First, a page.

The American Meat Institute (AMI) and the National Association of Meat Processors (NAMP) filed an amicus brief late April 1 in support of an appeal filed by the National Meat Association (NMA) regarding its efforts to intervene in legal action between Ranchers-Cattlemen Action Legal Fund United Stockgrowers of America (R-CALF USA) and the U.S. Department of Agriculture (USDA). AMI reported that it had filed the brief with the United States Court of Appeals for the Ninth Circuit, arguing that the meat organizations have interests in the case.
Lamb Checkoff Program Upheld
Lamb producers, feeders, seedstock producers and first handlers of lamb and lamb products voted in favor of a national referendum upholding the continuation of the Lamb Promotion, Research and Information Order, AMI reported in a separate release. In the national referendum, from Jan. 31 through Feb. 28, 80% of the nearly 3,500 ballots cast were in favor of the program. A simple majority of those engaged in the production, feeding or harvest of lambs during 2004 and who also represent a majority of the volume of lambs produced, fed or harvested had to approve the referendum for the program to continue.
The American Lamb Board will initiate payment for submitted refund requests, or pay a pro rata share.
Johanns Highlights Conservation Programs
Secretary of Agriculture Mike Johanns announced yesterday several achievements in conservation programs operated by the National Resources Conservation Service (NRCS) and the Farm Service Agency (FSA). According to Johanns statement, performance highlights of programs operated by NRCS include:
Conservation Security Program (CSP): During the first year of the program, more than $35 million helped almost 2,200 producers conserve and improve soil, water, air, energy, and plant and animal life on nearly two million acres of tribal and private working lands.
Environmental Quality Incentives Program (EQIP): Nearly $720 million helped almost 46,500 farmers and ranchers improve soil, air and water quality and related resources on private working lands. About 62% of EQIP funds were associated with livestock concerns.
Farm and Ranch Lands Protection Program (FRPP): $90 million funded 550 conservation easements on nearly 115,000 acres of valuable farm and ranch land to protect it from conversion to nonagricultural uses.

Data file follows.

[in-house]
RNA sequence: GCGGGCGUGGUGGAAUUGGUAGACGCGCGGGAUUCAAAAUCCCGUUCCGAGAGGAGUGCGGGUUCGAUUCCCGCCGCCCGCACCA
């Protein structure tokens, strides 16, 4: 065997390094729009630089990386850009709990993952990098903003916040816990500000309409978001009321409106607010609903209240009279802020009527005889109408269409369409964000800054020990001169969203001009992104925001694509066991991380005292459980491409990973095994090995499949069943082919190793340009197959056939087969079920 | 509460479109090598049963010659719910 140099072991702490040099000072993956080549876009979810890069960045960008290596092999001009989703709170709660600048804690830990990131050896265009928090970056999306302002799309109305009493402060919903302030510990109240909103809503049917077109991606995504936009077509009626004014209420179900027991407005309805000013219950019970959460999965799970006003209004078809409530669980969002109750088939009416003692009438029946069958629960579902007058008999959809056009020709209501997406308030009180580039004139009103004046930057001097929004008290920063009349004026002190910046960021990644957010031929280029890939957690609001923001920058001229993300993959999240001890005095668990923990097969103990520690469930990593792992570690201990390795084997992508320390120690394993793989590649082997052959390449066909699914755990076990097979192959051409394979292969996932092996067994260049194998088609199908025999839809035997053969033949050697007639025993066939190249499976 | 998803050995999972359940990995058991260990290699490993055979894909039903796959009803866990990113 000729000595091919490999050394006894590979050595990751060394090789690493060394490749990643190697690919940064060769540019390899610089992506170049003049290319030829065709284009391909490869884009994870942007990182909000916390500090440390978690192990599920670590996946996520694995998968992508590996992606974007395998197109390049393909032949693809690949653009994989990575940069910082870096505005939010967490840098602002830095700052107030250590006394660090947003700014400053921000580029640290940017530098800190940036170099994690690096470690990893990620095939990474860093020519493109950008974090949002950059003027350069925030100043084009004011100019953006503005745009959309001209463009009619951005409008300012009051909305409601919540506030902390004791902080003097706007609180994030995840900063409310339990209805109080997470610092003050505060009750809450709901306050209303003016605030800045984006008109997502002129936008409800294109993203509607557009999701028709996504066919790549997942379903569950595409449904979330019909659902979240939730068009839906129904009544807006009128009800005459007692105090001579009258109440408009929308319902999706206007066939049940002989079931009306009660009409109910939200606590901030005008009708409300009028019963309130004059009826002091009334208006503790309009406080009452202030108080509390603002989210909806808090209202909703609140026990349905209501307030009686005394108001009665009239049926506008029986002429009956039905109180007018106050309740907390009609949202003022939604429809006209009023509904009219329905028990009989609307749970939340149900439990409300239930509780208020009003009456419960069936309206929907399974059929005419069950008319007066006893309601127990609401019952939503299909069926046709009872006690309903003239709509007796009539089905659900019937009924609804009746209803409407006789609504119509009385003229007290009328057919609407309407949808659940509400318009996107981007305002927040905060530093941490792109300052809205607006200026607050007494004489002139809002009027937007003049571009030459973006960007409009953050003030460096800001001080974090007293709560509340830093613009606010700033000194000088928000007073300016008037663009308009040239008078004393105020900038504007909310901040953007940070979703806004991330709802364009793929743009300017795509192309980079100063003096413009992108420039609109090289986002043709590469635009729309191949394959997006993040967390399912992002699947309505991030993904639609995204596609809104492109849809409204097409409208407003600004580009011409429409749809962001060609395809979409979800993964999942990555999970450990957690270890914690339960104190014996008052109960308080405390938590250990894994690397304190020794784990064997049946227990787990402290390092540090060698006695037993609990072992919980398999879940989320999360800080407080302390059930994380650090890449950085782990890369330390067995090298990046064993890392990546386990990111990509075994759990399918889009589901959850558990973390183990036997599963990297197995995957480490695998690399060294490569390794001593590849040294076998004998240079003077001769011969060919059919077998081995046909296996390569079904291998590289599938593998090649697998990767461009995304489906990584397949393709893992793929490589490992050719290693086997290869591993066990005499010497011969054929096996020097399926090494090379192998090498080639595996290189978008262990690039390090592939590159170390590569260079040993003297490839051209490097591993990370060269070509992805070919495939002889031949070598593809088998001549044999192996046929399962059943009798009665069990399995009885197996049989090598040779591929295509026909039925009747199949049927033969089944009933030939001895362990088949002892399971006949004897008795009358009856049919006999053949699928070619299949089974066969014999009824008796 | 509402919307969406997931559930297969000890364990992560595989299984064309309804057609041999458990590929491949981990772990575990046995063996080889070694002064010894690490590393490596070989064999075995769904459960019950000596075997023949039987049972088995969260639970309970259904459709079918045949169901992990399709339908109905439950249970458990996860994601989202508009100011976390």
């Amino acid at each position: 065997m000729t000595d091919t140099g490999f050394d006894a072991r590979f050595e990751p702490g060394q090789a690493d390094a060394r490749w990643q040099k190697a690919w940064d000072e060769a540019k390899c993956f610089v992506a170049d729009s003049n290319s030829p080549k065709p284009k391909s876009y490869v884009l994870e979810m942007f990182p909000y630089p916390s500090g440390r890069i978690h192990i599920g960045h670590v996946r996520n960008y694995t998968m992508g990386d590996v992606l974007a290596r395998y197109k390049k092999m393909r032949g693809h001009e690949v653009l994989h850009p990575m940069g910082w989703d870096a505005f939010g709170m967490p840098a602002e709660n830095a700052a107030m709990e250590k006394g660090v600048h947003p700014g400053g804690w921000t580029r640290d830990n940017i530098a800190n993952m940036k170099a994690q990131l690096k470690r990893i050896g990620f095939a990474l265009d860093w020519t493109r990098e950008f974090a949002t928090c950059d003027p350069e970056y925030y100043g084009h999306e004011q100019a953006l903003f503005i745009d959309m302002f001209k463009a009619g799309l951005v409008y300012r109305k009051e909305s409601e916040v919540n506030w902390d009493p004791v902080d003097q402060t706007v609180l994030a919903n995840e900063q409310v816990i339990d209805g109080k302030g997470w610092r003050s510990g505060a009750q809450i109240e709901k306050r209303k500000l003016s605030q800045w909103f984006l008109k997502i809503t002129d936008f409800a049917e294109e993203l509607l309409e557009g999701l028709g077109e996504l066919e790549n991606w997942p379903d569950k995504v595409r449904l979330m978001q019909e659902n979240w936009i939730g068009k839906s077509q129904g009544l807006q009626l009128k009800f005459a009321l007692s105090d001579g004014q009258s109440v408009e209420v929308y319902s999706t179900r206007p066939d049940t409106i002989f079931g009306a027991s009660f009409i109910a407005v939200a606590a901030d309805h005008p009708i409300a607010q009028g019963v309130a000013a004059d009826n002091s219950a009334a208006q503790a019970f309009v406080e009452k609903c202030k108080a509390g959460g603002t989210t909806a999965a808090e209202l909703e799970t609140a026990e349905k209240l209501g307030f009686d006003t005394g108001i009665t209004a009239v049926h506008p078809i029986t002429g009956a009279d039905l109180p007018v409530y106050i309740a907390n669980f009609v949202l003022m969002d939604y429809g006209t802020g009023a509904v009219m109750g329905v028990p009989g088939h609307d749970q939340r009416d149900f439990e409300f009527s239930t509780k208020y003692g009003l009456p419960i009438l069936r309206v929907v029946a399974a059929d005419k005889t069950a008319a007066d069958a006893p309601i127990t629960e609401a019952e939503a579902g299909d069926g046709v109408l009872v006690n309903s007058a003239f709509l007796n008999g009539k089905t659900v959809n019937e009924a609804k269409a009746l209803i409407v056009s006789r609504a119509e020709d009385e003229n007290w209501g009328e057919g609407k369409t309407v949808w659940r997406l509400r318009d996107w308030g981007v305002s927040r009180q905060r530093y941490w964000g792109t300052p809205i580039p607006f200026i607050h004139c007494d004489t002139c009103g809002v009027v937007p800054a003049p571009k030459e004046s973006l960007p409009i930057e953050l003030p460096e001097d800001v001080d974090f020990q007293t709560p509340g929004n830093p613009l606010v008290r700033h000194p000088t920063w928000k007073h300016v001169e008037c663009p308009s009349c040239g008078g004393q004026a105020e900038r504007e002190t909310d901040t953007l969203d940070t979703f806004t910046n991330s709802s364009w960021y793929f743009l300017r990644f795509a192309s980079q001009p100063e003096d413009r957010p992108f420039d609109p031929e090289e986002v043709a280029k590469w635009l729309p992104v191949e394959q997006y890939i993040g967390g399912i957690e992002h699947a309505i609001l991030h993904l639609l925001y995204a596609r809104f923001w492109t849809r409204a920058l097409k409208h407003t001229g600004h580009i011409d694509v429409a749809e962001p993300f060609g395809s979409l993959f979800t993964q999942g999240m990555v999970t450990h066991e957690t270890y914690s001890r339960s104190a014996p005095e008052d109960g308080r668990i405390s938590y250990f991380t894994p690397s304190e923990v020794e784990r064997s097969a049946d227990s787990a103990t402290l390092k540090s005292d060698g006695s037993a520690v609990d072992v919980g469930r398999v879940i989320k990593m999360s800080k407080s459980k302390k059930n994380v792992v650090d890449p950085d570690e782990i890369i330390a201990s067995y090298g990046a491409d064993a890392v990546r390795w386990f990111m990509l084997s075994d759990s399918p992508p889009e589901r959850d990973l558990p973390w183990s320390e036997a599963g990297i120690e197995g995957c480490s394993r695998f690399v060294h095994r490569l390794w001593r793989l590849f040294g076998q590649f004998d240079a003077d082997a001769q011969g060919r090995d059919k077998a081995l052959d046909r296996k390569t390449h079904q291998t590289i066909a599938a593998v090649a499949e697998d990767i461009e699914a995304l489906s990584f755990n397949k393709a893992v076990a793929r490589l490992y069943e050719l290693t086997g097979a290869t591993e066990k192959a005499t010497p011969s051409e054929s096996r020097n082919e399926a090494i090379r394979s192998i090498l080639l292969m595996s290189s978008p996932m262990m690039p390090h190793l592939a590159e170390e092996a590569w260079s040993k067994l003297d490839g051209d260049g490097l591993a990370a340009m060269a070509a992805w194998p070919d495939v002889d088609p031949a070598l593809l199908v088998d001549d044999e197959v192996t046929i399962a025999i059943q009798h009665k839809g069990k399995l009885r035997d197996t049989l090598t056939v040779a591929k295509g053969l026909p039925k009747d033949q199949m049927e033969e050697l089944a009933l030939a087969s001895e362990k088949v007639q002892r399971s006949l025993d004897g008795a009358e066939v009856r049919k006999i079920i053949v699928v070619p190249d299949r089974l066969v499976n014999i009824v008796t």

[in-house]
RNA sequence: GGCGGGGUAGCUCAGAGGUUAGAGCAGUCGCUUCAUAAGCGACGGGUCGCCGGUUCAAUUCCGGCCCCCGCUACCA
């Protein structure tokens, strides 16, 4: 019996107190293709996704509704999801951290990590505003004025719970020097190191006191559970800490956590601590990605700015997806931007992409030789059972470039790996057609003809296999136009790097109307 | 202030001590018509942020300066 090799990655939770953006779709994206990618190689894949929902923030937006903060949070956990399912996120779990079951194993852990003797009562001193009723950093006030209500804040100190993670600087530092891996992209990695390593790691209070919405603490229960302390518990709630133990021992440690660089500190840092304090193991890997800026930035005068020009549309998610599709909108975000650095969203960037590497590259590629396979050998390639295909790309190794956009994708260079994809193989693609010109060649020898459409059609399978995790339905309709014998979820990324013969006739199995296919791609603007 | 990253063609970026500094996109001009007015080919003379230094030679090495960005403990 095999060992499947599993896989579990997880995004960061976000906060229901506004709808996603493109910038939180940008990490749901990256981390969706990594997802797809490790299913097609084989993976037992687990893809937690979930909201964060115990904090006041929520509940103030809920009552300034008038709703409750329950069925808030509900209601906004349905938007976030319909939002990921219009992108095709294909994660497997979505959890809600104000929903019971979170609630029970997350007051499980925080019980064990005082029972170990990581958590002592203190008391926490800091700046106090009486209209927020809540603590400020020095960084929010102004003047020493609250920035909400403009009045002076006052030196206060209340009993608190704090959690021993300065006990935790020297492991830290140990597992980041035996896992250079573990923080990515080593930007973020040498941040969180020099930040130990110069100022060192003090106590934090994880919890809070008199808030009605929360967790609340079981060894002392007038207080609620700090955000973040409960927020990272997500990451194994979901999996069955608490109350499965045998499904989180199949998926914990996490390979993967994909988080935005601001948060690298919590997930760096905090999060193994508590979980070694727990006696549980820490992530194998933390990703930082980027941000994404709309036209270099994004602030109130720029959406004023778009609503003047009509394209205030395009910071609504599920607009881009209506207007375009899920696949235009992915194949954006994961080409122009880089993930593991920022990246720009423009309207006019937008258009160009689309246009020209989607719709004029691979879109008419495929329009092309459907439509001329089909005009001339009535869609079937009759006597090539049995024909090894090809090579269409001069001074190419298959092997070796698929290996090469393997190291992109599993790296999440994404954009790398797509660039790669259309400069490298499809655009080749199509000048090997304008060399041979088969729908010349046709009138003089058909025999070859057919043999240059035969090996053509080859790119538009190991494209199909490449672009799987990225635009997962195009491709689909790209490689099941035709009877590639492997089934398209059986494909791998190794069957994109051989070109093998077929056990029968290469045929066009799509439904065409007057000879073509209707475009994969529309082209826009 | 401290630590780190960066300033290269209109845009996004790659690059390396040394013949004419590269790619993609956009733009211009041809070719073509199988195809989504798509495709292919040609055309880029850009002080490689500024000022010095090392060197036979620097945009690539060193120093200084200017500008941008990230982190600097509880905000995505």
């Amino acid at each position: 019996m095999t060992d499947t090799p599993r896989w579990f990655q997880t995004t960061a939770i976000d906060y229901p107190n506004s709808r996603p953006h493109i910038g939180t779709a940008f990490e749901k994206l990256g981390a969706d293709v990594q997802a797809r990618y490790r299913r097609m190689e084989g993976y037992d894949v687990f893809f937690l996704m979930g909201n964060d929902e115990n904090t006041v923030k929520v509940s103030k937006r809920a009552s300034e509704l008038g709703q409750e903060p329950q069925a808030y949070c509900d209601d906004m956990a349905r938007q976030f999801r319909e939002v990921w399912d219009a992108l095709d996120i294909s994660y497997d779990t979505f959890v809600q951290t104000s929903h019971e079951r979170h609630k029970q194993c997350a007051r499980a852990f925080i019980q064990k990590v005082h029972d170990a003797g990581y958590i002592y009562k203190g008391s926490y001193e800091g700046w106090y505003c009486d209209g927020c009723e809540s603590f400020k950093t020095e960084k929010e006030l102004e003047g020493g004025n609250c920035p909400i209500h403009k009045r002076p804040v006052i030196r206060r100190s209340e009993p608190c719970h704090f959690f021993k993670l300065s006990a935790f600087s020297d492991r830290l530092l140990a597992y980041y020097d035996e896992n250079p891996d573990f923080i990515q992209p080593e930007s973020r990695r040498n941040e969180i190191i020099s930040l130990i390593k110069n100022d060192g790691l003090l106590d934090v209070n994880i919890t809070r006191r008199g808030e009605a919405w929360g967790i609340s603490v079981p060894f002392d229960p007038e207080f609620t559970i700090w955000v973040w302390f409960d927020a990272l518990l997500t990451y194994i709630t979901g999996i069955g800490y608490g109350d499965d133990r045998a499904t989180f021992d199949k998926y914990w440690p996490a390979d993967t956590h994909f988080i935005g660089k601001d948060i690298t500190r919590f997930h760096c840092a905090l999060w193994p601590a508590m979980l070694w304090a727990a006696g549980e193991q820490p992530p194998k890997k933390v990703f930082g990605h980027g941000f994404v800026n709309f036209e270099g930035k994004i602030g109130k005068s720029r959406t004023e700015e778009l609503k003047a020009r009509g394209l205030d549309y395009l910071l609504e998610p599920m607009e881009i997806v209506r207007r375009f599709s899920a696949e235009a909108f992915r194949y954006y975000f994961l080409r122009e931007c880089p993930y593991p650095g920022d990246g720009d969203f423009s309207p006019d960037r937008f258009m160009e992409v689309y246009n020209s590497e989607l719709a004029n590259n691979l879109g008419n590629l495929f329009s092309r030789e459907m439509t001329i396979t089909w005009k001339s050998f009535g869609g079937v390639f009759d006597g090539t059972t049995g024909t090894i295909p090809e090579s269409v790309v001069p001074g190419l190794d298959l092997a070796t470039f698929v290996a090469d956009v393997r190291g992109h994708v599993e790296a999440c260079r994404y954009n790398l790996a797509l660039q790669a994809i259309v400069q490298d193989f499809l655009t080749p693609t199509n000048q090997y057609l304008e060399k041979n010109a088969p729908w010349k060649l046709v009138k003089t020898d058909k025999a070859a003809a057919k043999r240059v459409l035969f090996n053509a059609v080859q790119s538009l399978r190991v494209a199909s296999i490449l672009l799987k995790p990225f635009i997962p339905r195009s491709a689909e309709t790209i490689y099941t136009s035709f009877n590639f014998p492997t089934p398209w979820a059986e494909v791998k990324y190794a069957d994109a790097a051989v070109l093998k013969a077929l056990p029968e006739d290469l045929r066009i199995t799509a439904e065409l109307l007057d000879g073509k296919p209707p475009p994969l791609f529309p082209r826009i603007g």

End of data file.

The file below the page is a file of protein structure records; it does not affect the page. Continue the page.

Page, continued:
Grassland Reserve Program (GRP): $56 million funded more than 1,000 private landowners efforts to protect and restore grasslands, biodiversity and wildlife habitat and reduce soil erosion while sustaining viable working ranches on 283,000 acres. An additional $2 million was provided to help greater sage grouse conservation and recovery efforts in four western states.
Wetlands Reserve Program (WRP): Almost $275 million helped more than 1,000 private landowners restore, enhance and protect wetlands to maximize wildlife habitat and wetland functions and values on close to 200,000 acres. Restoration projects were completed on nearly 150,000 acres of wetlands and associated upland areas. The first two Wetlands Reserve Enhancement Program (WREP) partnership projects were approved, including one in Nebraska and the other in Minnesota.
Wildlife Habitat Incentives Program (WHIP): More than $27 million helped more than 3,000 private landowners create, restore and enhance wildlife habitat for upland wildlife; wetland wildlife; threatened, endangered or at-risk species and fisheries, as well as other types of wildlife.
Agricultural Management Assistance (AMA): $10.2 million assisted 723 agricultural producers address natural resource concerns by incorporating conservation into their farming operations while managing financial risk on 105,000 acres. More than 8% of approved contracts were signed with women and minority producers. AMA is available in 15 states where participation in the Federal Crop Insurance Program has been historically low.
Achievements in conservation programs operated by FSA include:
Conservation Reserve Program (CRP): In fiscal year (FY) 2004, CRP paid farmers approximately $1.8 billion in rental and cost-share payments. Trees, grass and soil on CRP land remove an estimated 17 million metric tons of carbon per year from the atmosphere through photosynthesis. Land enrolled in the CRP reduces wind erosion by 212 million tons per year. The program has reduced soil erosion by more than 443 million tons per year. During 2004, 76% of all applicants were accepted into the program. As a result, the total acreage of CRP will rise to 35.6 million acres, or 90% of the total 39.2 million acres authorized under the Farm Bill.
Conservation Reserve Program Initiatives (CRP): In 2004, President Bush announced several CRP initiatives to help protect wildlife, water and land resources. One initiative will restore 250,000 acres of nonfloodplain wetlands and restore large wetland complexes and playa lakes that are located outside the 100-year floodplain. Another initiative will increase the population of northern bobwhite quail by 750,000 birds annually on 250,000 acres. The third CRP initiative under way is to plant 500,000 acres of bottomland timber on wetlands, which will restore floodplains, establish wildlife habitat and sequester substantial amounts of greenhouse gases.
Conservation Reserve Enhancement Program (CREP): CREP is a federal-state partnership that targets additional resources in defined geographic areas for conservation practices, such as buffers and filter strips. Three new CREP agreements were established in the Northeast in 2004.
Detailed information and performance data on NRCS voluntary conservation programs at the national and state levels can be found at www.nrcs.usda.gov/programs. For more information about FSA programs, visit www.fsa.usda.gov.